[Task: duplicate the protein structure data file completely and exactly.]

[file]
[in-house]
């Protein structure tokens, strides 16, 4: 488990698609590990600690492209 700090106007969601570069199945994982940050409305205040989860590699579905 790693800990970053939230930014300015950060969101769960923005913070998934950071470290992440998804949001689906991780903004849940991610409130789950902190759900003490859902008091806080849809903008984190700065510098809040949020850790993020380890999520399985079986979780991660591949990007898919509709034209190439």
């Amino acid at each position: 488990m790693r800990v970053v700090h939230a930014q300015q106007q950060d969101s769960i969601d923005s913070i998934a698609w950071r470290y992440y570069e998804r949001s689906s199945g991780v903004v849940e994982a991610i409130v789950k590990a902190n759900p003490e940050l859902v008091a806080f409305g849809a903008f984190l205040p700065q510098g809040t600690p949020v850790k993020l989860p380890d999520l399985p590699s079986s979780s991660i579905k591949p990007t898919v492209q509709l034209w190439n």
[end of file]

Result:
[in-house]
């Protein structure tokens, strides 16, 4: 488990698609590990600690492209 700090106007969601570069199945994982940050409305205040989860590699579905 790693800990970053939230930014300015950060969101769960923005913070998934950071470290992440998804949001689906991780903004849940991610409130789950902190759900003490859902008091806080849809903008984190700065510098809040949020850790993020380890999520399985079986979780991660591949990007898919509709034209190439």
């Amino acid at each position: 488990m790693r800990v970053v700090h939230a930014q300015q106007q950060d969101s769960i969601d923005s913070i998934a698609w950071r470290y992440y570069e998804r949001s689906s199945g991780v903004v849940e994982a991610i409130v789950k590990a902190n759900p003490e940050l859902v008091a806080f409305g849809a903008f984190l205040p700065q510098g809040t600690p949020v850790k993020l989860p380890d999520l399985p590699s079986s979780s991660i579905k591949p990007t898919v492209q509709l034209w190439n």